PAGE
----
To address this major Australian health problem, the laboratory has been working on translational melanoma research with a focused theme of “overcoming resistance of metastatic melanoma to treatment”.
Specifically, the group are working on overcoming resistance of melanoma cells to programmed cell death induced by newly developed targeted therapeutic drugs and immunotherapeutic agents.
The group have initiated a number of new projects that advance the frontier of melanoma research.
These include “apoptosis-regulating long non-coding RNAs in melanoma”, “targeting resistance mechanisms of quiescent melanoma cells to programmed cell death”, “co-targeting CD47 and the MAPK pathway or PD-1/PD-L1 in the treatment of melanoma”, and “regulation of immune checkpoints in melanoma”.
Sharon Hollins, Joshua Atkins, Michael Geaghan, Ebrahim Mahmoudi, Dylan Kiltchewskij-Brown
The human brain is by far the most complex of organs, with around 100 billion neurons interconnected by up to 1000 trillion synapses.
During development, the formation, position and connectivity of these cells is precisely regulated and yet remain responsive to external sensory input and output from internal processing.
The group is interested in understanding the molecular systems that regulate neural development and synaptic plasticity so they can identify the underlying molecules and mechanisms that orchestrate the formation and behaviour of neural circuits.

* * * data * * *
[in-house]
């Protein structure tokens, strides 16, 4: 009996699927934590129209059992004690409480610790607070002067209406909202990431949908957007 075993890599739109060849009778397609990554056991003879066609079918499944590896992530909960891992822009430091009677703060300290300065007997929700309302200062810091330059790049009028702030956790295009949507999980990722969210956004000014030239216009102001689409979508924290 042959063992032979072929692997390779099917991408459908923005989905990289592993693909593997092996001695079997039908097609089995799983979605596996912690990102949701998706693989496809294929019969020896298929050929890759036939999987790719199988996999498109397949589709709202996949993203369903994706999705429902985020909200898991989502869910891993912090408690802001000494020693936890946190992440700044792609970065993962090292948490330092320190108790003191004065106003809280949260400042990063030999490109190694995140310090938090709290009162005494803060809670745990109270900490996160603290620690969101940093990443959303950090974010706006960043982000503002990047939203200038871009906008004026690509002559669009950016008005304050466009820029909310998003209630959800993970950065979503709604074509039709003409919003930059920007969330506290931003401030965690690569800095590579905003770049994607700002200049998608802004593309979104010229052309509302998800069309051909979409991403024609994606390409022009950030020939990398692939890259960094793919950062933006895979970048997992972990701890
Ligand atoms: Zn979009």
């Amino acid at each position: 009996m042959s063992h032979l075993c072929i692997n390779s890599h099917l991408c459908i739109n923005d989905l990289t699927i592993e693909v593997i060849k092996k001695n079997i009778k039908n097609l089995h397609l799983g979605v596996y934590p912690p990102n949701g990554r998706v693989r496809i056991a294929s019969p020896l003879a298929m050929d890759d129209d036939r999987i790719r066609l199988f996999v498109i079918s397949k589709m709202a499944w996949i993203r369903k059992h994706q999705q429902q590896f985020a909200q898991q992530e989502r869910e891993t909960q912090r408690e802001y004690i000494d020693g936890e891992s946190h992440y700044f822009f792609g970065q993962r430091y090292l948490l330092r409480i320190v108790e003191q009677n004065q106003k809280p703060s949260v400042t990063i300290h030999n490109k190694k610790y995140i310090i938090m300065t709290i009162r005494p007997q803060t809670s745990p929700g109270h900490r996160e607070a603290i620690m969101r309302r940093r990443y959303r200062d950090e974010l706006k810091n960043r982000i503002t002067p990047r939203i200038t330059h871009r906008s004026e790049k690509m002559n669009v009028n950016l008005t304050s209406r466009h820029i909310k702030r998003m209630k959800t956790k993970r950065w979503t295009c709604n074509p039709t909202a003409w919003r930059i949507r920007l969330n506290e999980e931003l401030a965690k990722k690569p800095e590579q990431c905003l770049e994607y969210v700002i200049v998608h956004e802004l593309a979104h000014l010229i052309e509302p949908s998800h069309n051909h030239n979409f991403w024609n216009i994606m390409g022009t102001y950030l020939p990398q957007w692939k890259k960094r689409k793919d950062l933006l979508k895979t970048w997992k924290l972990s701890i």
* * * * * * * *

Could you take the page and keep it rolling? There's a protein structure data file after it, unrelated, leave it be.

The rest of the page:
These circuits provide the physiological basis of neural activity-associated logic, and their structure and plasticity is the foundation for a life-long capacity for learning and cognition.
These systems are sensitive to genetic and environmental influences, and a complex combination of these neurodevelopmental challenges can lead to neurocognitive and neuropsychiatric disorders such as schizophrenia.
By investigating the molecular neurobiology of these complex systems, and the syndromes that interfere with their normal function, the group has the potential to better understand human brain development and function.
These steps also provide a strong basis for developing biomarkers of brain disease and novel therapeutic strategies to defeat the most devastating neurocognitive disorders.
In 2015 the group made important methodological and theoretical advances that support their investigation of the complex systems biology of neurodevelopment, synaptic function and schizophrenia.
To explore the role of schizophrenia-associated miRNA in vivo the group have successfully implemented lentiviral transduction of the rat brain (collaboration with Chris Dayas and Rohan Walker) and observed schizophrenia-related neurobehavioural phenotypes.
They have also been developing a framework for high-resolution translational genomics using whole genome sequencing and applying this for personalised analysis of schizophrenia patients using integrated systems biology.
This research has made spectacular progress through the support of a NSW Health Collaborative Genomics Grant ($800,000), which enabled the group to sequence the entire genome of 500 participants in the Australian Schizophrenia Research Bank.
Further refinement in their understanding of the function of non-coding variants is being achieved through the development of isogenic cell lines produced through RNA-guided genome editing using the Cas9/CRISPR approach.
Support for this initiative was obtained from the US Brain and Behavioural Research Foundation, Independent Investigator Grant (US $100,000).
Ritambhara Aryal, Mohitosh Biswas, Nilofar Daneshi, Kristy Martin, Al Shahandeh, Jason Woods, Khadem Ali (co-sup.)
Melissa Baldwin, Cassandra Bower, Sam Gerami, Ryan Horn, Will Myles
The laboratory research applies omics and bioinformatics as well as more traditional cellular, molecular and functional approaches to understand central nervous system health and disease.